• Stage IS 1
        • Uncommon; requires persistent elevation of serum tumor marker levels after orchiectomy
        • Repeat serum tumor marker measurements and assess with chest, abdominal, and/or pelvic CT to scan for metastatic disease
          • Elevated tumor marker levels increase risk of disease outside peritoneum; chemotherapy for nonseminomas is encouraged
      • Stage IIA and IIB 1
        • Clinical evidence of metastatic disease to lymph nodes
        • Options include:
          • Radiation therapy (to include para-aortic and ipsilateral iliac lymph nodes)
            • In stage IIB disease, often reserved for patients with nonbulky (3 cm or less) tumors
          • Chemotherapy: bleomycin-etoposide-cisplatin for 3 cycles or etoposide-cisplatin for 4 cycles
            • Preferred for stage IIB
      • Stage IIC and III 19
        • More extensive metastases; classified by International Germ Cell Cancer Consensus Group as either good or intermediate risk
          • Good risk
            • Chemotherapy: bleomycin-etoposide-cisplatin for 3 cycles or etoposide-cisplatin for 4 cycles
          • Intermediate risk (metastasis to organs other than lungs)
            • Chemotherapy: bleomycin-etoposide-cisplatin for 4 cycles or etoposide, ifosfamide, and cisplatin for 4 cycles
      • After primary treatment for all stages, CT imaging and serum tumor marker levels are followed for restaging to determine further management (eg, surveillance, surgical resection of residual masses, additional chemotherapy)
    • Nonseminoma
      • Includes nonseminoma, mixed tumor (nonseminoma and seminoma), and seminoma with elevated α-fetoprotein level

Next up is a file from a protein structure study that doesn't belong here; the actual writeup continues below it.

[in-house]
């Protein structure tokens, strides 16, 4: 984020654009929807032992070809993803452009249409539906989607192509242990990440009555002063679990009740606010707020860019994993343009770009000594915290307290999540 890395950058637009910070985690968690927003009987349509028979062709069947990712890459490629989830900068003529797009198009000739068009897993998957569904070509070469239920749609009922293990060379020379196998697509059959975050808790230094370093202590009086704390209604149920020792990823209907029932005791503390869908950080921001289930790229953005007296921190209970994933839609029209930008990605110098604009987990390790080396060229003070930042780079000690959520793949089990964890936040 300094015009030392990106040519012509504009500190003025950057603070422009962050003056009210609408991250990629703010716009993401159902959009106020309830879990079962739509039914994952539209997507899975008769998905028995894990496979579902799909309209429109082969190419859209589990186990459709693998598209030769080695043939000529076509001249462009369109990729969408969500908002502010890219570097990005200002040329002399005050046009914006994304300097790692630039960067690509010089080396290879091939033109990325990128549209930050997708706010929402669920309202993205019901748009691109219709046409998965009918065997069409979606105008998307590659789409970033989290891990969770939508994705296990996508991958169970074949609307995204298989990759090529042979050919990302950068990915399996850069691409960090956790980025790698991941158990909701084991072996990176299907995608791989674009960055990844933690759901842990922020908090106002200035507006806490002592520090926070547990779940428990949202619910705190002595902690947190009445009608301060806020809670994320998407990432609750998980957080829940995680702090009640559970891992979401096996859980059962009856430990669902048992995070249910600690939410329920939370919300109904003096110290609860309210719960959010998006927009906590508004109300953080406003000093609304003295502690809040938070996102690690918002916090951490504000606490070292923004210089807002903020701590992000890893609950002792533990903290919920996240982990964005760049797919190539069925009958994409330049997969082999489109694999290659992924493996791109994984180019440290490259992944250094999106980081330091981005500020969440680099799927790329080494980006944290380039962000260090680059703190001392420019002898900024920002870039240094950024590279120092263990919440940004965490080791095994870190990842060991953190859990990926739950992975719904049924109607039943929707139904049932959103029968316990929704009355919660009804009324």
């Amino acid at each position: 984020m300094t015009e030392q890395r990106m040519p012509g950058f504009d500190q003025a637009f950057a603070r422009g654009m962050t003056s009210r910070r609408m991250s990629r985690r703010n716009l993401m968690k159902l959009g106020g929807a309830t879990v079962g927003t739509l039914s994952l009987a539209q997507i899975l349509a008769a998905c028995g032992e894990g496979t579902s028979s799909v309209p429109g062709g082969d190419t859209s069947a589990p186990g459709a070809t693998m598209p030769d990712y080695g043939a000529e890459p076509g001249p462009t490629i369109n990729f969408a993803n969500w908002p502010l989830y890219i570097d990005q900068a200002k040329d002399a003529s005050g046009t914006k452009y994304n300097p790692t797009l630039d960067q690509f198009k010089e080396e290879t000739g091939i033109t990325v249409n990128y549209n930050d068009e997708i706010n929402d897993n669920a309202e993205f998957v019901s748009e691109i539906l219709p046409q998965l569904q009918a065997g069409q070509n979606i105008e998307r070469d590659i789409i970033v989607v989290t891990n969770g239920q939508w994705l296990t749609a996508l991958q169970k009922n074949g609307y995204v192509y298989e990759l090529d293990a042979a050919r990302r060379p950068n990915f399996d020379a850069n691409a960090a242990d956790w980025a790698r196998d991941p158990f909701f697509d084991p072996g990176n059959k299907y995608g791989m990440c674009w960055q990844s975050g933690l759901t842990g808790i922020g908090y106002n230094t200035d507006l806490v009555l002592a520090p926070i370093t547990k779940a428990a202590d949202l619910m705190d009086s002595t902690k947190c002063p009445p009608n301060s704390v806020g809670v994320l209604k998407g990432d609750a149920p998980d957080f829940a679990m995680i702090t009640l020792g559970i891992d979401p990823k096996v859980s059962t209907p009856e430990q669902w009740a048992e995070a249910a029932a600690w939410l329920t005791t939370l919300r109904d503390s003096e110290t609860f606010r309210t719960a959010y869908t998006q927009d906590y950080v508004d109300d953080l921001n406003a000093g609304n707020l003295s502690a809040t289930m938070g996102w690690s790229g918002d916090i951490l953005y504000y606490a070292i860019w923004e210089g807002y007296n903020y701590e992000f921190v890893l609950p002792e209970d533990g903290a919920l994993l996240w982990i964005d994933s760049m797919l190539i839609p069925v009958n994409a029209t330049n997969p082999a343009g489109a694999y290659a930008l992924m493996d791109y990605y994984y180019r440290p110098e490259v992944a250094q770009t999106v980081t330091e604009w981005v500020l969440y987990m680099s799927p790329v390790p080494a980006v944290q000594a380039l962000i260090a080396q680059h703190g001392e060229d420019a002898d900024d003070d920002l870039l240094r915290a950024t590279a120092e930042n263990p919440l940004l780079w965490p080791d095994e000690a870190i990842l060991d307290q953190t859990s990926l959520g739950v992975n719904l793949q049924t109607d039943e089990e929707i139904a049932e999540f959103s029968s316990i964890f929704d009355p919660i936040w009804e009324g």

• Mildly elevated α-fetoprotein level may not indicate germ cell tumor; treatment decisions should not be made on levels below 20 ng/mL 1
      • National Comprehensive Cancer Network guidelines recommend using American Joint Committee on Cancer staging for subclassifying and making treatment decisions for stage I tumors 19
        • Stage IA
          • 3 treatment options after orchiectomy:
            • Surveillance (preferred)
            • Chemotherapy: bleomycin-etoposide-cisplatin for 1 cycle
            • Nerve-sparing retroperitoneal lymph node dissection
        • Stage IB
          • Postorchiectomy options:
            • Nerve-sparing retroperitoneal lymph node dissection
            • Chemotherapy: bleomycin-etoposide-cisplatin for 1 cycle
        • Stage IS
          • Chemotherapy: bleomycin-etoposide-cisplatin for 3 cycles or etoposide-cisplatin for 4 cycles
        • Stage IIA
          • Depends on postorchiectomy serum tumor marker levels
            • Negative tumor marker findings
              • Nerve-sparing retroperitoneal lymph node dissection
              • Chemotherapy: bleomycin-etoposide-cisplatin for 3 cycles or etoposide-cisplatin for 4 cycles
            • Positive tumor marker findings (persistent elevation): bleomycin-etoposide-cisplatin for 3 cycles or etoposide-cisplatin for 4 cycles
        • Stage IIB
          • Depends on postorchiectomy serum tumor marker levels and radiographic findings
          • Negative tumor marker findings
            • Lymph node metastasis limited to drainage sites within retroperitoneum. Options include:
              • Chemotherapy: bleomycin-etoposide-cisplatin for 3 cycles or etoposide-cisplatin for 4 cycles
              • Nerve-sparing retroperitoneal lymph node dissection (in highly selected cases)
            • Multifocal, symptomatic, or lymph node metastases with aberrant lymphatic drainage
              • Chemotherapy: bleomycin-etoposide-cisplatin for 3 cycles or etoposide-cisplatin for 4 cycles